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In 1789, George Washington was sworn in as the first President of the United States. During his two terms in office, Washington influenced the path for the presidency moving forward, creating standards in all political, military, and economic areas. He helped shape the office's future role and powers, as well as set both formal and informal models for future presidents to follow.

Ten Facts about Washington's Presidency
10 Facts

Ten Facts about Washington's Presidency

Learn more about the many precedents and challenges confronting Washington as our first president.

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President Washington's Inauguration

Explore the timeline to learn about Washington's first day as president

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Washington Selects First Presidential Cabinet

George Washington’s cabinet included four original members: Secretary of State Thomas Jefferson, Secretary of Treasury Alexander Hamilton, Secretary of War Henry Knox, and Attorney General Edmund Randolph.

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Slavery and Washington’s Presidency

After the American victory in the Revolution, George Washington repeatedly voiced opposition to slavery in personal correspondence, but as a public figure and president, he did not make abolition a cause.

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Whiskey Tax Tests the New Nation

In January 1791, Secretary of the Treasury Alexander Hamilton proposed a seemingly safe tax. What Congress failed to predict was the rejection of this tax by American citizens. 

The Whiskey Rebellion

Washington and Foreign Policy

In February 1793, France went to war with Great Britain and its allies. Washington had a big decision to make: support France, Britain, or remain neutral. 

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Primary Sources to Explore Washington's Presidency

State of the Union

On January 8, 1790, President George Washington delivered his First Annual Address to Congress, this act would become the annual State of the Union address. Explore the handwritten speech to see what topics Washington deemed important for the new nation. 

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Terrestrial Floor Globe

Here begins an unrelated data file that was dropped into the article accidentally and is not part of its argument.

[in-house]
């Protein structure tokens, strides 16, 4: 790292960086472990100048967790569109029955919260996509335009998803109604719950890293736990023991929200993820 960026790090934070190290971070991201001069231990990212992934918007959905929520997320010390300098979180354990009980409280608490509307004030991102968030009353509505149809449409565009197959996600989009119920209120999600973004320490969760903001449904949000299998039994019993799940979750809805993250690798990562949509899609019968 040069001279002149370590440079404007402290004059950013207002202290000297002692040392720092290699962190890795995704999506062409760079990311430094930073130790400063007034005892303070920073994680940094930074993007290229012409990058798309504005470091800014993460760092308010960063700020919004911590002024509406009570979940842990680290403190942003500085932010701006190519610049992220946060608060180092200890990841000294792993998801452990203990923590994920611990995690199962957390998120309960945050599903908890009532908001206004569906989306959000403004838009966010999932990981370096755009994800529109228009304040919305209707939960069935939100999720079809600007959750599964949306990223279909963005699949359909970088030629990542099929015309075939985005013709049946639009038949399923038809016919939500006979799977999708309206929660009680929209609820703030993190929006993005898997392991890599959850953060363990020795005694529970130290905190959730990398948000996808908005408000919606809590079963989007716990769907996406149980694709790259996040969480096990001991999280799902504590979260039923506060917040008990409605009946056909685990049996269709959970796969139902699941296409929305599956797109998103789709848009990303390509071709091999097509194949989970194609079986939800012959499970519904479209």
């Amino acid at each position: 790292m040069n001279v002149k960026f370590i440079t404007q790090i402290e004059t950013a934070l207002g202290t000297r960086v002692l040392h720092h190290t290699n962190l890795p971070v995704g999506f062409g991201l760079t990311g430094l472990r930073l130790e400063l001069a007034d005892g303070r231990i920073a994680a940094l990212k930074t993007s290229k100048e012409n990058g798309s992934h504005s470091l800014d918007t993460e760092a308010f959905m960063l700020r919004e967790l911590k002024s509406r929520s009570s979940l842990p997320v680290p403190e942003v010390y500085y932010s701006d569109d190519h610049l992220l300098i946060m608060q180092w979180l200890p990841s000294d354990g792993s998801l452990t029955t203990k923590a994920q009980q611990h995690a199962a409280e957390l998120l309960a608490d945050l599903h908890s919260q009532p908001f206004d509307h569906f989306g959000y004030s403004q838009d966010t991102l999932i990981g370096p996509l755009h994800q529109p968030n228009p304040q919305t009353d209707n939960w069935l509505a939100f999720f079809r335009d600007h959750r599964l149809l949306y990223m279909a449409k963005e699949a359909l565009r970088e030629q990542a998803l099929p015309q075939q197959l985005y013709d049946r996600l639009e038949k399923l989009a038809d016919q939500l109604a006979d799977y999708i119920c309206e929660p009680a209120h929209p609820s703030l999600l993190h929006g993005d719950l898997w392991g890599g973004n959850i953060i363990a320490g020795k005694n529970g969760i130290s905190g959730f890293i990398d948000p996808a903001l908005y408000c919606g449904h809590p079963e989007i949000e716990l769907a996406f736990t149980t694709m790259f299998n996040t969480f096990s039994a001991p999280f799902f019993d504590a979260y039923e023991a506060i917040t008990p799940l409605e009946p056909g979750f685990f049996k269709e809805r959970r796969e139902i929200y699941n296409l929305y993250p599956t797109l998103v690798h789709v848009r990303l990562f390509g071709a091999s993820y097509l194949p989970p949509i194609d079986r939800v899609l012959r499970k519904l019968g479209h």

Four months after taking office, President Washington ordered this terrestrial floor globe "of the largest dimensions and of the most accurate and approved kind now in use." Examine the globe and think about what purpose would Washington have for a globe and how would it have been a useful tool during foreign policy issues. 

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Letter to Hebrew Congregation in New Port, Rhode Island

Read the open letter that President Washington wrote to the congregation of the Touro Synagogue of Newport, Rhode Island. In this letter, he confirmed the protection of religious liberty and freedom in American life.

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Washington's Farewell Address

George Washington wrote this letter to "The People of the United States" near the end of his second term as President, before his retirement. In the very long address, he presents three main arguments for the American people: the importance of national unity, the danger of political parties, and the need to stay out of foreign affairs. Read the letter to discover his parting words to the country. 

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What Did Washington Think of King George III?

Did George Washington go from ardent supporter of King George III, to rebel of the crown? Or did he always have negative feelings towards the royals?

Why Didn't George Washington Abolish Slavery?

After being elected the first president of the United States, why didn't George Washington abolish slavery?